Captioning Instructions


_______________ Captioning Instructions _______________


Captioning refers to a written translated or transcribed text inserted onto the screen. It is the act of transcribing and timing the audio track of a video. Captions not only display words as the textual equivalent of spoken dialogue or narration, but could also include speaker identification, sound effects, and music description.

Technical aspects


Captions should be synchronized and appear at approximately the same time as the audio is delivered; equivalent and equal in content to that of the audio, including speaker identification and sound effects; and accessible and readily available to those who need or want them.

The keyboard shortcuts easily help you control the video playback and insert In-timecodes (start) and Out-timecodes (end) when creating new captions. Captions need to appear when characters start speaking and disappear when they finish speaking. You can use the shortcuts while listening to the audio, which helps to know exactly where a caption should start and end, and that creates accurate timecodes (down to milliseconds).

Caption Specifications

Each video project contains a defined set of caption specifications that are required by the partner, but TWB has general specifications that apply to all captioning tasks, as explained in the process below.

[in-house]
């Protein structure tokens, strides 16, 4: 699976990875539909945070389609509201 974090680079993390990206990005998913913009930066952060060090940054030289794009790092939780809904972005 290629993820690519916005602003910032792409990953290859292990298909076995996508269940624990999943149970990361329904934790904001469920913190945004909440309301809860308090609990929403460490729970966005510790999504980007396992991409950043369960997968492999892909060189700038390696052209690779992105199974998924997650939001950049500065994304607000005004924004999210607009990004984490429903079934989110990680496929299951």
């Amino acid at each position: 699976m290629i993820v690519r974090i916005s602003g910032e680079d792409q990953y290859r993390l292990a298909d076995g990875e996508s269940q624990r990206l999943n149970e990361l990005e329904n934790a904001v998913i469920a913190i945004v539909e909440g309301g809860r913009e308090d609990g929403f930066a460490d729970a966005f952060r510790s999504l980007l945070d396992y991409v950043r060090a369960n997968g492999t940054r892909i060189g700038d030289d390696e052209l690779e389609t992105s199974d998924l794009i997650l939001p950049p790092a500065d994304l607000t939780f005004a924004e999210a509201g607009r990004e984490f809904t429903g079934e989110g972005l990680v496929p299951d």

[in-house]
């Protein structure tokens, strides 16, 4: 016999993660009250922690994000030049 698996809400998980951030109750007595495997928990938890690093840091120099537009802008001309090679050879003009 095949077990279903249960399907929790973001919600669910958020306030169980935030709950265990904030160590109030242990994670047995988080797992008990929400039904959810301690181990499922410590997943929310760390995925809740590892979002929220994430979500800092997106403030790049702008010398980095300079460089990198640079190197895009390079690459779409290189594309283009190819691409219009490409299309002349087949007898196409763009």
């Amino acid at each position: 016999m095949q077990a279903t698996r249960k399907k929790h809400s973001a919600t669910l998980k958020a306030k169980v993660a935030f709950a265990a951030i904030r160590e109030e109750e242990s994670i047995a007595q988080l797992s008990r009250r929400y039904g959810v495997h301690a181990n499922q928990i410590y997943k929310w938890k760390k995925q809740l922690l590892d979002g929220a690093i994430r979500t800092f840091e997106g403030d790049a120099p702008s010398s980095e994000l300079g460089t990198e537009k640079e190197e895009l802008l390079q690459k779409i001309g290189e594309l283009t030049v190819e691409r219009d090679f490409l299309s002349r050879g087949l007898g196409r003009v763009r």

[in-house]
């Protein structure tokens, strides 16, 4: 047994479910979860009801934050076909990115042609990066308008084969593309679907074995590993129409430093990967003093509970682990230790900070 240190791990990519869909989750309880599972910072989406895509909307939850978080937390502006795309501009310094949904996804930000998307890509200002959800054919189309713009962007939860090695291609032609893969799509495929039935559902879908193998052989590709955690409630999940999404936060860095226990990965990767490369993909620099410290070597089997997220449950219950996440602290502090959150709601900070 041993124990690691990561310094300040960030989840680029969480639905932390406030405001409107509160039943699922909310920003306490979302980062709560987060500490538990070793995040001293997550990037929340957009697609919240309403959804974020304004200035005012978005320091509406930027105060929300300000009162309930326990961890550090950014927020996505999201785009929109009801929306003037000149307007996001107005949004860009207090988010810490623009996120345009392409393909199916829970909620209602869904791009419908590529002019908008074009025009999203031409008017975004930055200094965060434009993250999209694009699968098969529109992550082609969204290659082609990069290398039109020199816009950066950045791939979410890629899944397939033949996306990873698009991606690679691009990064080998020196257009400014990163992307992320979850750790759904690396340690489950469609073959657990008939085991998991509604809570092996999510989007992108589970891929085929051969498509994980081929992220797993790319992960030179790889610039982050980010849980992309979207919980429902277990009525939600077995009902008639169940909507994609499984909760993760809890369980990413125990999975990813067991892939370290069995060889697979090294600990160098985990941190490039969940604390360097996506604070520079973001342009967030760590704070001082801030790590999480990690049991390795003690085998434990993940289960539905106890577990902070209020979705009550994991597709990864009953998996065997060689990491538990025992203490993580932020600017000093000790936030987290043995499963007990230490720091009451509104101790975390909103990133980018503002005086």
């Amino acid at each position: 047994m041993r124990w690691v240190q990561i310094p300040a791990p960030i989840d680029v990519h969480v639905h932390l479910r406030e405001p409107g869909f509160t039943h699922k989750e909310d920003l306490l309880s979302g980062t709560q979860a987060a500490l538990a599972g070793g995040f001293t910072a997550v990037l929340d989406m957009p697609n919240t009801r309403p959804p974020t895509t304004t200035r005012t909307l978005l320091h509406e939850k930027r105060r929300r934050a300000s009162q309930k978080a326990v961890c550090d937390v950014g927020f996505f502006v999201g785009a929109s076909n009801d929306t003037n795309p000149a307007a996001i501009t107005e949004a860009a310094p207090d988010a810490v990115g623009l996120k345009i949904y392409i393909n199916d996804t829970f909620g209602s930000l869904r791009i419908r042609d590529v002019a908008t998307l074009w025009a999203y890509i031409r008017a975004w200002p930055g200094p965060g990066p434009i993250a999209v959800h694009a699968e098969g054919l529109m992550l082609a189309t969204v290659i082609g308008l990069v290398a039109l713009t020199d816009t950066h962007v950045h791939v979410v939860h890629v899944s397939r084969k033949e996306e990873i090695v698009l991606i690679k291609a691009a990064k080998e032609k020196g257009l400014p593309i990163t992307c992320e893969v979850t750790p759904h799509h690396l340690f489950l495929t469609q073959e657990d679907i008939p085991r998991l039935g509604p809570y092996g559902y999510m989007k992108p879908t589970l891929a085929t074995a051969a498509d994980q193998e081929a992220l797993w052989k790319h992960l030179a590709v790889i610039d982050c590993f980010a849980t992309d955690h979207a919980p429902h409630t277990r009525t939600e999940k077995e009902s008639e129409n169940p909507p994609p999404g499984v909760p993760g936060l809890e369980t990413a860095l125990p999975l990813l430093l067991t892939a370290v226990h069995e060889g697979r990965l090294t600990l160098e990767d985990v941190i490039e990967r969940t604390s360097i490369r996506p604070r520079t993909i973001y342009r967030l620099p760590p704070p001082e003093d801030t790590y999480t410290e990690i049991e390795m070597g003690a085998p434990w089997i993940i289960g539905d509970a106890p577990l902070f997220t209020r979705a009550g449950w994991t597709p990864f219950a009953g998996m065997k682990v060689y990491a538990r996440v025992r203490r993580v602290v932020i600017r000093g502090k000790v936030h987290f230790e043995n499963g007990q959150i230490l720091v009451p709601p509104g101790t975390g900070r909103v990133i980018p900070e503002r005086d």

A few key areas to keep in mind are:

  • Duration on screen:
    • The recommended minimum caption duration is approximately 1.5 to 2 seconds to allow time for the human eye to read the content.
    • The maximum recommended duration for a caption is 6 to 7 seconds to prevent it from lasting too long on-screen.
    • Some formats may require the captions to have a specific minimum duration, or a hard limit.
  • Character limit: The minimum characters per caption is 30, and the maximum is 80 (including spaces) per line. While characters might be limited, adding a second line will help you enter more content on a single caption.
  • Lines per caption: There is a maximum of 4 lines per caption. New lines can be added by pressing Shift+Enter, but some partners specify a maximum number of lines in their captions.
  • Caption positioning: In general, captions are positioned center-aligned at the bottom of the screen. Viewers expect this, and it is best not to move them around unnecessarily. However, the presence of Partner’s logos or background colors may complicate reading, and in those cases, captions may need to be repositioned.
  • Accuracy: Captions must correspond to the audio word for word, unless indicated otherwise on the specifications. They should not be modified for stylistic purposes; they should reflect the audio exactly, including speaker errors, filler words, etc.

TWB uses the platform VideoTMS, an environment for managing pipelines of audiovisual projects. You can access VideoTMS in your browser by going to and log in with your email address and password provided by the Project Officer.